Disney tackles the true story of how a small school from Texas overcame racial division to win the NCAA College Basketball National Championship in “Glory Road.” Don Haskins is the coach at Texas Western University, now known as the University of Texas at El Paso. He has an integrated team that he takes to the National Championship final, where they face the top college basketball dynasty, Kentucky, which was not integrated at the time. In the film, Haskins uses a squad of all black players to beat the all white Kentucky team and complete the Cinderella story.
This is one of the best sports movies Disney has ever made. While it’s certainly predictable because it has to try to stay true to history, in this time of increased hostilities in the United States, we should re-learn the lessons of this film and what Haskins, and the Texas Western basketball team, accomplished in real life. This film showed some of the sad reality that minorities experienced during the 1960s, and unfortunately many still experience today, in the United States. Much like “Remember the Titans,” this film offers up a great lesson on the importance of inclusion and diversity and how we are stronger together than we are separated.
There is some controversy to be sure and most of it is surrounding the painting of Adolph Rupp as the villain. In the film, it’s made to look like Rupp would never recruit minority players and had issues with them. Historians have pointed out when other Southern schools pulled themselves out of games because of the possibility of facing integrated teams, Kentucky would often fill the void. Kentucky fans claim Rupp wasn’t racist citing the fact he had been recruiting minority players in the years before this season was played, but was unable to convince them to attend school in Kentucky because of the discrimination the players were likely to face. Rupp is probably unfairly painted as a villain in this film, but as the final opponent, the opposing coach kind of had to be for dramatic effect. This is a case where it would work better if it were a completely fictional account, but the factual elements of life help boost the film.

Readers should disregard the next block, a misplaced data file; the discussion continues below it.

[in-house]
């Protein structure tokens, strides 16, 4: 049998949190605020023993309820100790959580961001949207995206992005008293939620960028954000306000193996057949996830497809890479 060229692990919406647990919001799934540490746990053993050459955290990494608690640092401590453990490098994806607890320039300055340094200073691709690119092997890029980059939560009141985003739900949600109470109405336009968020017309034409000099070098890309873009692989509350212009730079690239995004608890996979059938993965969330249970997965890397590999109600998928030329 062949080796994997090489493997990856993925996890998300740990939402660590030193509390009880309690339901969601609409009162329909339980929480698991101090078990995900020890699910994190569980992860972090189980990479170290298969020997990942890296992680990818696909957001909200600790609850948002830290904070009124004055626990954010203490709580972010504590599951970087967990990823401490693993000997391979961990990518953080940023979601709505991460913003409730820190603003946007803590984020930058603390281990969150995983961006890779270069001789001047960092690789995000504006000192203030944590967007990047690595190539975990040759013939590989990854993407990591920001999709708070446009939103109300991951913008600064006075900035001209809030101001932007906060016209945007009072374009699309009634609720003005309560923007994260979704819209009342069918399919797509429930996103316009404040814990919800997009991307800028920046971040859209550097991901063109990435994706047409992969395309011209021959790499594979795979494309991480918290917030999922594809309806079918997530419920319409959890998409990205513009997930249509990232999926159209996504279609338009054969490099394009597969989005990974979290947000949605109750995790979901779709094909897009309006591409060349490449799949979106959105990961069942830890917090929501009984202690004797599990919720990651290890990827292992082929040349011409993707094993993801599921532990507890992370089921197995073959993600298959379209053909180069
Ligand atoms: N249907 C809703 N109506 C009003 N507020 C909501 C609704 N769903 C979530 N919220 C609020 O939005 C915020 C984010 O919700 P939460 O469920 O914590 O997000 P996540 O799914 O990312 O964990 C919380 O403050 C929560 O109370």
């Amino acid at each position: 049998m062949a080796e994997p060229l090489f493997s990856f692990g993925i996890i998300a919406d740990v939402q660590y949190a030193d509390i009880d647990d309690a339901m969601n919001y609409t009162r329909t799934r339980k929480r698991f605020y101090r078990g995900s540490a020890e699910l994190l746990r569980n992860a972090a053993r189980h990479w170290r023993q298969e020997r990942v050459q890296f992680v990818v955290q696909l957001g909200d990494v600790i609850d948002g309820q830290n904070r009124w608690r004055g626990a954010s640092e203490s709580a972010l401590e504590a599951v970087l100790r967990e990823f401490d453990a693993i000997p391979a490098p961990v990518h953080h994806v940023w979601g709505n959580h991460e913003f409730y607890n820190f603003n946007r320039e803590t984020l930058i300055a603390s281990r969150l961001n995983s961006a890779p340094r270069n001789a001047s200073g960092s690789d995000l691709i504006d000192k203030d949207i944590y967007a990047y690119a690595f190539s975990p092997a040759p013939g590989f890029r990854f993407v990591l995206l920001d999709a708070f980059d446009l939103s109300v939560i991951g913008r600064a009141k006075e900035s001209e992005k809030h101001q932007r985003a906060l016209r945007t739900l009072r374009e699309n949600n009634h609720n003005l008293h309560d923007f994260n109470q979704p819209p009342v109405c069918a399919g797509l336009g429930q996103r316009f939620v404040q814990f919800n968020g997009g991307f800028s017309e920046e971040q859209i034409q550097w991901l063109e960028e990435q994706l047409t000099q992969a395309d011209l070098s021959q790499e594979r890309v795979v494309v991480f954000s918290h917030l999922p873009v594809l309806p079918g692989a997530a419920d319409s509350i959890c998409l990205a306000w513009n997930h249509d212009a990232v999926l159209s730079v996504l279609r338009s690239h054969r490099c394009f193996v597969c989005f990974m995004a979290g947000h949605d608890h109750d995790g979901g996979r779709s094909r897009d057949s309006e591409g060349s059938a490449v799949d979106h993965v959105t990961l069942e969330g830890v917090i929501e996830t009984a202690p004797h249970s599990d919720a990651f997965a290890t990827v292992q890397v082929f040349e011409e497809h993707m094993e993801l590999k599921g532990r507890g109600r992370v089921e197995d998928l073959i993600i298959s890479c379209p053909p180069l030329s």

As a sports film, it’s one of the best I’ve seen. Yes, there are exaggerations for dramatic effect, but that’s to be expected in most film, except for documentaries. This film also serves as decent social commentary, hopefully, helping bridge some of the divide viewers may have had or have seen others have. The history of racial relations in our country is not good, but if film can be used to improve things, this one goes a long way in trying to help. It’s not a fun film, but the story the film tells is important. I would rank it the third best sports film on Disney+ after “Miracle” and “Remember the Titans.” It’s one I would recommend if you’re looking for social commentary or a sports film.
Ranking: 4.5 stars out of 5
What did you think of “Glory Road?”